3. Insurance-Driven Treatment Plan

 

When therapists take insurance, they are required to use treatment methods that are covered by your plan. This means they have less say in how to treat you based on your specific and individual needs. Ironically, the people who work in your insurance company and decide which methods of therapy can be used, are usually not even therapists! And they certainly haven’t met and assessed you personally like your therapist has.

 

This leads me to my next point…

Psychiatric Help 5 cents!

 

4. Questionable Quality

 

Let me preface this by saying that there are some fantastic therapists who take insurance. Sometimes highly skilled therapists accept a few insurance clients on their caseload to fill less desirable times slots or sometimes they do it as a way to “give back” to society and offer high-quality services to those that wouldn’t be able to afford it any other way. If you don’t know anything about insurance payouts (and why would you if you’re not a therapist or a doctor?), this last statement probably doesn’t make sense. Bear with me while I help clear that up and give you some rarely discussed insider info from the therapist’s perspective.

 

The going rate for a great therapist in most major cities is between $150-$350 per session. Most insurance companies pay therapists between $40-$90 per session. This is a fraction of what therapists receive from private pay clients and it requires a lot more paperwork and time to get paid by insurance companies. Submitting insurance claims is time-consuming and confusing as is getting approved to be on insurance panels in the first place. Many therapists have to hire a billing professional to help them manage insurance claims and make sure they actually get paid.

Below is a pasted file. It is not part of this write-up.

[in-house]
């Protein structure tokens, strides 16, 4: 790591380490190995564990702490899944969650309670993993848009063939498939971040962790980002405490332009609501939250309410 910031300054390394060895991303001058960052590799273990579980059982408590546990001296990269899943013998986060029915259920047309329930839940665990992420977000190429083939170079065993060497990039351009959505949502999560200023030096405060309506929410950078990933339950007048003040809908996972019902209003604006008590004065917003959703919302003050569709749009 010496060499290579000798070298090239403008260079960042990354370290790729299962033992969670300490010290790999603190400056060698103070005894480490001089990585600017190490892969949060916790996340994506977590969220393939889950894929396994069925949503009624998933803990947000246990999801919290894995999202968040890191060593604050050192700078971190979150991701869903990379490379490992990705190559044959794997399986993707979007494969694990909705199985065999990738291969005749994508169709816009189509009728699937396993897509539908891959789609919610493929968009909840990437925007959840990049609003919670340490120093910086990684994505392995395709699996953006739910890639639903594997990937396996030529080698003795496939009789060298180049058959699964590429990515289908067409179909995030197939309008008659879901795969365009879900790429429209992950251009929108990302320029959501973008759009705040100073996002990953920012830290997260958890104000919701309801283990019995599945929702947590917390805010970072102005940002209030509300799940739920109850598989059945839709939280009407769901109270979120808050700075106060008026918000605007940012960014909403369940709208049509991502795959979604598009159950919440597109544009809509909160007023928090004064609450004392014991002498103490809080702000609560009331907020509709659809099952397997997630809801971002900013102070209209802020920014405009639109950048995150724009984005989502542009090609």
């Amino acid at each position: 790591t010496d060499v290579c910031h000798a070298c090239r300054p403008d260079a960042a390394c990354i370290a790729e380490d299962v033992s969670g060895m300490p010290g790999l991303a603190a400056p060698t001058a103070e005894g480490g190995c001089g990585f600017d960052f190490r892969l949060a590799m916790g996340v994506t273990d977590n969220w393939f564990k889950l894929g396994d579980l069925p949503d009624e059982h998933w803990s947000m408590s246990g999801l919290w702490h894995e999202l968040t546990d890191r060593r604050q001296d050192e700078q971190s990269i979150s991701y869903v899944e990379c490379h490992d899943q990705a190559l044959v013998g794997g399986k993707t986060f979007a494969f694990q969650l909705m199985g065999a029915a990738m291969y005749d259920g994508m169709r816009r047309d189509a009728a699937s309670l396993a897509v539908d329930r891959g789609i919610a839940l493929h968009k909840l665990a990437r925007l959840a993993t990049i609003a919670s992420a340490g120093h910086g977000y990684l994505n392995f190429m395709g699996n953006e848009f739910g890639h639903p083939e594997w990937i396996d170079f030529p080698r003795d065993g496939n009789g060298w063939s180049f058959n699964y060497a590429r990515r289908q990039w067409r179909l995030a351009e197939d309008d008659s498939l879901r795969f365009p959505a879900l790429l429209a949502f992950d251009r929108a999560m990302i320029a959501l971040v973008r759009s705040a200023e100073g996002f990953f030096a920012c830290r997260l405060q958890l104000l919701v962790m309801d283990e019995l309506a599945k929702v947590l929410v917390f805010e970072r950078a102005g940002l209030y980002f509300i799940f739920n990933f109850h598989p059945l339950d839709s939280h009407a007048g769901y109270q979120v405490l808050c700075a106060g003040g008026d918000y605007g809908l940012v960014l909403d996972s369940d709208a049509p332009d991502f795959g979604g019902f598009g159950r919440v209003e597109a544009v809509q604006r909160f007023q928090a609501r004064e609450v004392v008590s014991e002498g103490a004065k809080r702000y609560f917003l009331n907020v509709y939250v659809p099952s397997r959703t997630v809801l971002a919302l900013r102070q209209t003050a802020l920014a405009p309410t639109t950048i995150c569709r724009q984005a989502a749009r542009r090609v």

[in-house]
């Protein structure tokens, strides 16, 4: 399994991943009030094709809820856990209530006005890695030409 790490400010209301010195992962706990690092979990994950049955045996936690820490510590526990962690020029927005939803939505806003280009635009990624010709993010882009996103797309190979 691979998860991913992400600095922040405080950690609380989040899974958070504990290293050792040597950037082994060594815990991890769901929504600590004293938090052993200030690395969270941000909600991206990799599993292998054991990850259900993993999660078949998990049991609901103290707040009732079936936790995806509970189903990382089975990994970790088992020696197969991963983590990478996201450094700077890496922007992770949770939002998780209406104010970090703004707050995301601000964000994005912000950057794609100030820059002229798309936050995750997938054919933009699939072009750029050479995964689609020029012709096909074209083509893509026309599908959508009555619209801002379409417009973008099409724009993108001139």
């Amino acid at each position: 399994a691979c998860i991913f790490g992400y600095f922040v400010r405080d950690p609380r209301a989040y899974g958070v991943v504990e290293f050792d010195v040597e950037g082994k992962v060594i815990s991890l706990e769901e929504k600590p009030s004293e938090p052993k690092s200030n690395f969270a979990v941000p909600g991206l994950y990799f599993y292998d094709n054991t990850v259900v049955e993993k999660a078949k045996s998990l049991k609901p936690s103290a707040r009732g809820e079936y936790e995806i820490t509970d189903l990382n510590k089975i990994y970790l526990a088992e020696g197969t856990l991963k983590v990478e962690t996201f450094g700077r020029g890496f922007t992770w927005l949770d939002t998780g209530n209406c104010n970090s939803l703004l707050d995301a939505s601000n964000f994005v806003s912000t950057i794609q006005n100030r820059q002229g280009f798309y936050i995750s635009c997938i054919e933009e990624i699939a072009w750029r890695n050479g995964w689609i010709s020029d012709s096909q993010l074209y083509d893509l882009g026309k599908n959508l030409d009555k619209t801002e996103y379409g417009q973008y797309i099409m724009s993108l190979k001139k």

So why would any therapist ever take insurance if they get paid less and have to jump through paperwork hoops to get paid?

 

The answer is because they have to.

 

Again, something that is rarely discussed with consumers is the fact that insurance companies provide a steady flow of referrals to therapists. Let’s take a moment to think about who might need a steady flow of referrals to their practice and would be willing to take a major pay cut for said referrals.

 

  • New therapists just starting a private practice. Therapists who just graduated usually have some serious student loans to pay off and they need to start making money fast. It can take time to build up a positive reputation in a community so getting referrals from insurance panels (even if it means making significantly less per client) is a great way to get started. Often, therapists who opt for this route will start phasing out insurance clients as their reputation grows and they start getting more organic referrals from satisfied customers.
  • Therapists in low-income areas. If there are very few clients that can pay full price for sessions in the area, therapists in private practice will have to accept insurance or move to a community where there are more affluent people. For this reason, lower income communities do not have a lot of therapists in private practice but they do have more government subsidized community treatment centers where people can get help.
  • Therapists who do not have a lot of satisfied customers. As a therapist myself, this is a delicate situation for me to discuss and I suspect it will upset many of my colleagues. That said, the ones it offends are probably the ones who fall into this category. Many therapists who accept insurance do so because they are not good enough at what they do to facilitate referrals and command a higher fee.

 

Yep, I said it.